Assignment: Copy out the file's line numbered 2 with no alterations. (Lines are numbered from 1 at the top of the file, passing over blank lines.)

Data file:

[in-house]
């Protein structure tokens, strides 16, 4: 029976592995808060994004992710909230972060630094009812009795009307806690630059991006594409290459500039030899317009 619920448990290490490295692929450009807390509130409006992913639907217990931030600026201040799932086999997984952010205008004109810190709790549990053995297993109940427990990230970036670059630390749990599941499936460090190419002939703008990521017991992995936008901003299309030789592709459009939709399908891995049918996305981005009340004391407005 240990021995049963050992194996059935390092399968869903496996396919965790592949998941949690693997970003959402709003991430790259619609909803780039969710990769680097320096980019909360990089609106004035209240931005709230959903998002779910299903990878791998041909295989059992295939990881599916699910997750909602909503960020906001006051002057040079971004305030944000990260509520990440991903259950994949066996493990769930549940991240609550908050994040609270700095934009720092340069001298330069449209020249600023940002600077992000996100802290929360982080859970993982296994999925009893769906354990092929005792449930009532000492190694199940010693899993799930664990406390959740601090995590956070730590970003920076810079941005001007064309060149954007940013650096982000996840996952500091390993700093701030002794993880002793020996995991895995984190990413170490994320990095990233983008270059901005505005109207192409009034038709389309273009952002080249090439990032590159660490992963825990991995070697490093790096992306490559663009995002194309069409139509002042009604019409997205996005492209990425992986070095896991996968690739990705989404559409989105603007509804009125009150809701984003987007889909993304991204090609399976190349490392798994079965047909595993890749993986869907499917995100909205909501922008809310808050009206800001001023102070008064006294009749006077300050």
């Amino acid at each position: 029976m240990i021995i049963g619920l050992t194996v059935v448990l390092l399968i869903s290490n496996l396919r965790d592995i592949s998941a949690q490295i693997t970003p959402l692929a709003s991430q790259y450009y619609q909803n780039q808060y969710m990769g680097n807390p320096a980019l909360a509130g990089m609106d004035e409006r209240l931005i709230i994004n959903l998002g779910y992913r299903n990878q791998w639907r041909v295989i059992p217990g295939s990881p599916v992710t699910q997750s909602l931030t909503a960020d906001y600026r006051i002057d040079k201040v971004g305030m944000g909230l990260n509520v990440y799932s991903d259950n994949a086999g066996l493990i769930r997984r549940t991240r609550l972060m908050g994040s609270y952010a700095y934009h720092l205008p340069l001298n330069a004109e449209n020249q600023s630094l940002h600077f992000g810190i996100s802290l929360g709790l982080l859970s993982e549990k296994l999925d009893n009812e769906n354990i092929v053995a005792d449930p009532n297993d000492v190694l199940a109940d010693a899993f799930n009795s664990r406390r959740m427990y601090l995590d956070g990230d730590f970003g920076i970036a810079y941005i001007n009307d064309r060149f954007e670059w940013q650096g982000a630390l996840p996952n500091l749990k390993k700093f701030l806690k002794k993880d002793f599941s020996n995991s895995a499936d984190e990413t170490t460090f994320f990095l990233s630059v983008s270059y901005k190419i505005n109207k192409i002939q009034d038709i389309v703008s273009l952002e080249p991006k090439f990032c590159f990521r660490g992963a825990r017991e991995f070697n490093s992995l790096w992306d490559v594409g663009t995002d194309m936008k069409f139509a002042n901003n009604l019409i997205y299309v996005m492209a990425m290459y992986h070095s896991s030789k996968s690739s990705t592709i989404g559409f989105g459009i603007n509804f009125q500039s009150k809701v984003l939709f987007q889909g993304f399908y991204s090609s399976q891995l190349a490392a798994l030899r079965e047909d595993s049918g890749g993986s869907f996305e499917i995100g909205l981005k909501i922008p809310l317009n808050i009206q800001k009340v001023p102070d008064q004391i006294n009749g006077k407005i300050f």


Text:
């Protein structure tokens, strides 16, 4: 029976592995808060994004992710909230972060630094009812009795009307806690630059991006594409290459500039030899317009 619920448990290490490295692929450009807390509130409006992913639907217990931030600026201040799932086999997984952010205008004109810190709790549990053995297993109940427990990230970036670059630390749990599941499936460090190419002939703008990521017991992995936008901003299309030789592709459009939709399908891995049918996305981005009340004391407005 240990021995049963050992194996059935390092399968869903496996396919965790592949998941949690693997970003959402709003991430790259619609909803780039969710990769680097320096980019909360990089609106004035209240931005709230959903998002779910299903990878791998041909295989059992295939990881599916699910997750909602909503960020906001006051002057040079971004305030944000990260509520990440991903259950994949066996493990769930549940991240609550908050994040609270700095934009720092340069001298330069449209020249600023940002600077992000996100802290929360982080859970993982296994999925009893769906354990092929005792449930009532000492190694199940010693899993799930664990406390959740601090995590956070730590970003920076810079941005001007064309060149954007940013650096982000996840996952500091390993700093701030002794993880002793020996995991895995984190990413170490994320990095990233983008270059901005505005109207192409009034038709389309273009952002080249090439990032590159660490992963825990991995070697490093790096992306490559663009995002194309069409139509002042009604019409997205996005492209990425992986070095896991996968690739990705989404559409989105603007509804009125009150809701984003987007889909993304991204090609399976190349490392798994079965047909595993890749993986869907499917995100909205909501922008809310808050009206800001001023102070008064006294009749006077300050």